Bair Island Aquatic Center (BIAC) was formed in the fall of 1999 as a 501(c)3 corporation by a group of masters rowing and paddling enthusiasts formerly known as the Stanford Rowing Club (SRC). In the 1990's the group had several outdoor racks of shells at Stanford's old boathouse. Early in 1999, Stanford cleared that land to enable construction of its beautiful new boathouse. The SRC core group began a quest to find a new home, during which time the group's shells were kept in founders' backyards!
In the summer of 1999 SRC members met the long-time owner of the South Bay Boat Works, an enterprise that maintained boats and leased its land from a local cement company, Pacific RMC. SRC members signed a lease and agreed to acquire South Bay Boat Works' facilities and equipment. This included today's clubhouse, then a 30' x 60' shed filled with tools and materials to maintain boats: special wood, large power tools, nasty chemicals and the attendant mess that comes with working with these materials. The boat yard contained hundreds of boat stands and a special crane, called a Travel Lift, used to haul boats out for yard repair. The north and south docks were aging and had some dozen live-aboard tenants on both docks. Just prior to moving in the venerated Hui Wa’a paddlers joined the BIAC founding effort, and thus BIAC became a home for paddlers and rowers alike from day one.
BIAC initially had around 100 founding members and 50 shells, both private and club-owned. Members worked diligently to sell excess equipment, recycle what could not be sold and responsibly dispose of hazardous materials the club had acquired, clear the boat yard and erect racks to store the club's growing inventory of human-powered boats. The first big purchase was a Candock: a dock low and large enough for launching rowing and paddling shells. The next addition was a 12'-wide ramp to an expanded dock pad allowing for safe handling of 60'-long shells to and from the water. Thus the club transformed the land from hard use into environmentally mitigating use, and began building community aquatic programs.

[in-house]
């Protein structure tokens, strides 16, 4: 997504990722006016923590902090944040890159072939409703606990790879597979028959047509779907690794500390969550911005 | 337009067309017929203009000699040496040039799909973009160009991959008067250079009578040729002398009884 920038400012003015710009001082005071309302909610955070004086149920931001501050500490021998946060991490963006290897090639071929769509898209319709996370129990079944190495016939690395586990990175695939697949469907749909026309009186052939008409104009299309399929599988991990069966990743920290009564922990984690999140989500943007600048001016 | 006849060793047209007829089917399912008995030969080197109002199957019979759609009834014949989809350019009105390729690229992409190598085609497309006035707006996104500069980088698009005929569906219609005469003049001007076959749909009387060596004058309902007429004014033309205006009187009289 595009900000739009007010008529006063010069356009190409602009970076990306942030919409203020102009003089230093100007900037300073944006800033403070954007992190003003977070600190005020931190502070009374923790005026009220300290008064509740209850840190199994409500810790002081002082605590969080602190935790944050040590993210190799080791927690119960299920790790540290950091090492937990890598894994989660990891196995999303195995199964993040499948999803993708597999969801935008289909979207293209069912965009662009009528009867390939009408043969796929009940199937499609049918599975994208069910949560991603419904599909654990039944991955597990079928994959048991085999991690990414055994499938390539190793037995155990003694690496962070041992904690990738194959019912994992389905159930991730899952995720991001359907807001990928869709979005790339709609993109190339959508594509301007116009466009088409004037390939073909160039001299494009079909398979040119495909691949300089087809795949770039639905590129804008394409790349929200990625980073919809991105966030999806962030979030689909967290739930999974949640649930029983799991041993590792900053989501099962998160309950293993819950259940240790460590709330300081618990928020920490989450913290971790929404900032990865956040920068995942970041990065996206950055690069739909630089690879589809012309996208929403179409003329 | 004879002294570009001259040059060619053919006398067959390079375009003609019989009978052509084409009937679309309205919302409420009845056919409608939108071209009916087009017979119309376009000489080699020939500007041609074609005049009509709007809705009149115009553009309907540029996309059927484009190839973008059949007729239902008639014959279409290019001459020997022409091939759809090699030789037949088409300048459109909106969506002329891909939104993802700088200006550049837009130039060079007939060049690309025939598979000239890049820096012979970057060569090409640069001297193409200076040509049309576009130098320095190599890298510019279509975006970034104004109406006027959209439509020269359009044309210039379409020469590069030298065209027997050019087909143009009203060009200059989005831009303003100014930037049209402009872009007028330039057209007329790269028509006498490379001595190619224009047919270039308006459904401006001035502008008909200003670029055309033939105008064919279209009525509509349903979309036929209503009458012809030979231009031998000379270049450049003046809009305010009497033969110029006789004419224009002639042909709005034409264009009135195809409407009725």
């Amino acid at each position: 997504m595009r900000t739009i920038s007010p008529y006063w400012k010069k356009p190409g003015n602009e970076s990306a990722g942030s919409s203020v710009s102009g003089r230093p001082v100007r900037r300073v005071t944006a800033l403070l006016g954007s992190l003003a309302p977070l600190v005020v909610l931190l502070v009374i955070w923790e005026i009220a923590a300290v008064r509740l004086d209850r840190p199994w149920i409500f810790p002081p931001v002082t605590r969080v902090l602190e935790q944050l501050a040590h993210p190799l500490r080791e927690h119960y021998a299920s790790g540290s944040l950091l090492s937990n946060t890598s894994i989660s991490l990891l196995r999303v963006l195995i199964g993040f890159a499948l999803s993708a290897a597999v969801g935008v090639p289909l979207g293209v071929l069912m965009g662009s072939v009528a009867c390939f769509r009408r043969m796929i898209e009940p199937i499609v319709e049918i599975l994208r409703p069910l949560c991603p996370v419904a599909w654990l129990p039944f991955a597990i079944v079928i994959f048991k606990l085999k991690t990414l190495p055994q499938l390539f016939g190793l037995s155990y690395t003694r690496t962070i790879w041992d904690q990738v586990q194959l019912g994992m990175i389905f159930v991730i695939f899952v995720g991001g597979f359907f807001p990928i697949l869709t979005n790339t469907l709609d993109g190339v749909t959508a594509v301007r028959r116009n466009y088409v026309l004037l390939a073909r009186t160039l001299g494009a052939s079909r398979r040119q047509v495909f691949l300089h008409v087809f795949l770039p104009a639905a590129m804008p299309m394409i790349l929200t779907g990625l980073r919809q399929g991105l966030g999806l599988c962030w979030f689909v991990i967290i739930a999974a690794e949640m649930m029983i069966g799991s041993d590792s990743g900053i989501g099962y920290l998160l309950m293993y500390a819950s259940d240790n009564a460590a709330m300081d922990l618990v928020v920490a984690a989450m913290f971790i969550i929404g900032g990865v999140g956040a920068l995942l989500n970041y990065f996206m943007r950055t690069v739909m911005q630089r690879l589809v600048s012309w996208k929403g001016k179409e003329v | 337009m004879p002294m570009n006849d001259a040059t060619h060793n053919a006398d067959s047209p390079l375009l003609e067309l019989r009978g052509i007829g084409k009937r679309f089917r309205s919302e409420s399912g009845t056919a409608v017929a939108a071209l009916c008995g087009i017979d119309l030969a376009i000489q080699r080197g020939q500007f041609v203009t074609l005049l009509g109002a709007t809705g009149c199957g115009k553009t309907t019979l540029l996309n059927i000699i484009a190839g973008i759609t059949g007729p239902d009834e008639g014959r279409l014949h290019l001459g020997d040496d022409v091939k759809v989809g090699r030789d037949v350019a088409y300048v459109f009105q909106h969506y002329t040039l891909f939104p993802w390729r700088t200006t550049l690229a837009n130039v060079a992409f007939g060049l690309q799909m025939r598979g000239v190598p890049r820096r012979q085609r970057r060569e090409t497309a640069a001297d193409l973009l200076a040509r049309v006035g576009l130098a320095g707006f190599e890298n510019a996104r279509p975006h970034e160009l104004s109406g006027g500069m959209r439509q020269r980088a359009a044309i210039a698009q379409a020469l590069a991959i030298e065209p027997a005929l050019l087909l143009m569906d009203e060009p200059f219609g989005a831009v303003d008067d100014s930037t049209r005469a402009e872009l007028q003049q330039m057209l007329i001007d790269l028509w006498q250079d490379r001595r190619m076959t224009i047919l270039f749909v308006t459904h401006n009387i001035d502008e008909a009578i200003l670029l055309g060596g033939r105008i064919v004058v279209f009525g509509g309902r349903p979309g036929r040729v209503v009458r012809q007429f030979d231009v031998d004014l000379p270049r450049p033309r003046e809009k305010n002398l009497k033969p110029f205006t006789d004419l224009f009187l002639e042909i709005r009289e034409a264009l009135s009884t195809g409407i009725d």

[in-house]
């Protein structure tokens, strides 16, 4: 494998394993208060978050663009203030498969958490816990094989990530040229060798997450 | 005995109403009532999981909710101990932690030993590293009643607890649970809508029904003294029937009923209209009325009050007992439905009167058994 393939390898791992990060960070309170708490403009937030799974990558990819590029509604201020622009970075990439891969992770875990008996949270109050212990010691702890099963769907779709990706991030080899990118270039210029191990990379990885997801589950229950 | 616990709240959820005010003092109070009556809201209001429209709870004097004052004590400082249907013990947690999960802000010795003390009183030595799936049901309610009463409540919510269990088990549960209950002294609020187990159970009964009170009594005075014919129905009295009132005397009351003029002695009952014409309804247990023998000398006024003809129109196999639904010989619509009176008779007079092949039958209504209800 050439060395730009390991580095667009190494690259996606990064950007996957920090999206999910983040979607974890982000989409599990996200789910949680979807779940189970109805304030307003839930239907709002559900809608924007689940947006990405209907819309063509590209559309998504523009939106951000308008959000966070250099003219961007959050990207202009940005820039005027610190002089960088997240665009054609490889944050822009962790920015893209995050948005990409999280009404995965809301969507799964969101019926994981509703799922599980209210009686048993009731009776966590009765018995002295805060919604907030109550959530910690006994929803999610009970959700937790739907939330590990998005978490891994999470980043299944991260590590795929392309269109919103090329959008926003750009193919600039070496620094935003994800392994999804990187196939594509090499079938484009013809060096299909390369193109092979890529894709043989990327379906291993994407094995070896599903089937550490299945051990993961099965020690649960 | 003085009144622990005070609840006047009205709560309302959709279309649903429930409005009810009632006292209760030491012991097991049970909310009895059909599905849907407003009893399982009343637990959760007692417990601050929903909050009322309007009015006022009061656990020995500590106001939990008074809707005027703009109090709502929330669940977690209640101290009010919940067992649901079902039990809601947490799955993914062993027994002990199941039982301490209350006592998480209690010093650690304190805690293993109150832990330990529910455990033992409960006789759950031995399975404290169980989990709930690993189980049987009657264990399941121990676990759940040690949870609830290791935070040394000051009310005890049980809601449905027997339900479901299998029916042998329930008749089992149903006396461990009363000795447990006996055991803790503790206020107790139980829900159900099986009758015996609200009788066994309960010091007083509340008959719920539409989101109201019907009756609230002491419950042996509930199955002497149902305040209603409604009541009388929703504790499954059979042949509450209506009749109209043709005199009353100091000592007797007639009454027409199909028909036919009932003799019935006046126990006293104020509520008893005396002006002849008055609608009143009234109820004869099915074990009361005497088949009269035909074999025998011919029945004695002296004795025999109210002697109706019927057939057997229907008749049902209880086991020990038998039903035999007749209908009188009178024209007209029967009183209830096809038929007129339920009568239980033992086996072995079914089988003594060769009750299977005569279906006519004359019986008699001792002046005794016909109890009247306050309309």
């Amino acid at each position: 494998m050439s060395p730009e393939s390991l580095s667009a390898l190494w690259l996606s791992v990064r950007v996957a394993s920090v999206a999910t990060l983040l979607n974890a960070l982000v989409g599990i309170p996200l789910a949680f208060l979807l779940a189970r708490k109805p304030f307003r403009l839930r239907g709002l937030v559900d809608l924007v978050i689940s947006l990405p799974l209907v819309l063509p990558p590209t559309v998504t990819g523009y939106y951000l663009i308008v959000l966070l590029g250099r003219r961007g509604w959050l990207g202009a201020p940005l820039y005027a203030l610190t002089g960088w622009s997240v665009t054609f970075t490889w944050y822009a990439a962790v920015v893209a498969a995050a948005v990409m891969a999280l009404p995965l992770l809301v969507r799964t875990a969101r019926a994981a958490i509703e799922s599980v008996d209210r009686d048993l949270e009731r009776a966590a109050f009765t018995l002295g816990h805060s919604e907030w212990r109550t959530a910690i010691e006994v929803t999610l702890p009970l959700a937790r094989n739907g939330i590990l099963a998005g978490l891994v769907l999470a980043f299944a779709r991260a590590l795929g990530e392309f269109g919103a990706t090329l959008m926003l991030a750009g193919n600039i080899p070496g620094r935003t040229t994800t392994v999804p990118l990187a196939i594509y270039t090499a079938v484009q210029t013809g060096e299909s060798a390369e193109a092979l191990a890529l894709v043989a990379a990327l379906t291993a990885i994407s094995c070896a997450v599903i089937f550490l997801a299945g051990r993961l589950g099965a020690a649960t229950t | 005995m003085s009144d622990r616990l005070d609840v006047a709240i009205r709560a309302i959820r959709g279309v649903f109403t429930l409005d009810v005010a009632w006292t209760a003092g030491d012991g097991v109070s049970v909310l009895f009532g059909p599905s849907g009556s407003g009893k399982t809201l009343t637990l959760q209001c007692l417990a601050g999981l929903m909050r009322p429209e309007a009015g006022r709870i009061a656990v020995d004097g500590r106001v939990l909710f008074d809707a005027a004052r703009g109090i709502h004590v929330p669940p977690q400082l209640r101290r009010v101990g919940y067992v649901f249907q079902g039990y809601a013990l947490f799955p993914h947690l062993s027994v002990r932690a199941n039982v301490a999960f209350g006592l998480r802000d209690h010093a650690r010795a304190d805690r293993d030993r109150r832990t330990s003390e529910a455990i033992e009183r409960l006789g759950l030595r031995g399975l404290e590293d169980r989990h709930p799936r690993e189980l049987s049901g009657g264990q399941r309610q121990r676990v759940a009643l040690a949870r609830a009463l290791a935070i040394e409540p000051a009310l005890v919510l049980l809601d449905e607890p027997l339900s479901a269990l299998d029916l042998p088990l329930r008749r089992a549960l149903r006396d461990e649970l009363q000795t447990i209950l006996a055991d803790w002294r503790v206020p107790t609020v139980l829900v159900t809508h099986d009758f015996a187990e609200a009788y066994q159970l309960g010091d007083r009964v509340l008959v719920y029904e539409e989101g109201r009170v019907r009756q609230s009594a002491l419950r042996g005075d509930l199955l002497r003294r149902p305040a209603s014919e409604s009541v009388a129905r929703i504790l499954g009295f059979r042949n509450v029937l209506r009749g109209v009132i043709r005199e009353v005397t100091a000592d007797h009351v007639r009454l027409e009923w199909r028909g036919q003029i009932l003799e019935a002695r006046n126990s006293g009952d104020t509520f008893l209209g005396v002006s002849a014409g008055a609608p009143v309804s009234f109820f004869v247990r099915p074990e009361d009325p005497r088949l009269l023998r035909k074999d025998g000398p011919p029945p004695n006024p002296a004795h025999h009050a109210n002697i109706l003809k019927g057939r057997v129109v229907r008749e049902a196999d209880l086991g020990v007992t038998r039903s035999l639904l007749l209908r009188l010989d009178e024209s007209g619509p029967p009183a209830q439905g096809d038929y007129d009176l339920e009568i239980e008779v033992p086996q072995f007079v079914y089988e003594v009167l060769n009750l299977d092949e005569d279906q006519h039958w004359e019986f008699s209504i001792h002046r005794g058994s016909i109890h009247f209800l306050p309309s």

Regulated by its By-Laws, Bair Island Aquatic Center has an elected board of five to seven directors who meet monthly and who serve staggered two-year terms. The club has the following objectives and purposes:
BIAC is financially buoyant, well governed and continually expanding its programs. It's founding core is comprised of former SRC masters rowers and Hui Wa’a paddlers. The club repaid a $120K loan over four years beginning in 1999. In 2002, it began its adult novice programs. Junipero Serra High School Crew also joined BIAC in 2002 and NorCal (formerly Silicon Valley Crew) joined in 2004. Stanford Kayaking joined in 2005, as did a chapter of the California Dragon Boat Association (CDBA). BIAC has a diverse and talented membership passionately involved in serving the community.
Statistically, BIAC is comprised of 56% adult participants (25% sweep rowers, 15% scullers, 16% kayak and outrigger paddling) and 44% junior rowers. Each year BIAC hosts its Fall Regatta for over 150 crews, marking the finale of the Fall rowing season in California. BIAC master rowers train hard and compete at many national and international venues, including the Head of the Charles, US Nationals and the San Diego Crew Classic. The Hui Wa’a Paddlers run the WaveChaser Paddle Series and the US Surfski Championships and sponsor other local competitions.
BIAC has a volunteer culture and community focus. Annual events benefit groups such as the Second Harvest Food Bank and At-Risk Teens. We offer youth paddling opportunities through Redwood City's Parks and Recreation programs. The club awards about $6000 in scholarships each year so that junior rowers can row on high school teams. During the spring and summer months, the club hosts Learn To Row (LTR) days for the community and offers extended LTR and LTS (Learn to Scull) sessions open to everyone. BIAC also contributes to or participates in Save The Bay events aimed at restoring tidal flow to, and ensuring proper use of, the marine sanctuary of Bair Island.
If you are interested in the history of Bair Island itself, named after Fred Bair, there is a good 1996 article here. It details the early days of the island and how it evolved to become a 3000 acre marine wildlife sanctuary through persistent community efforts.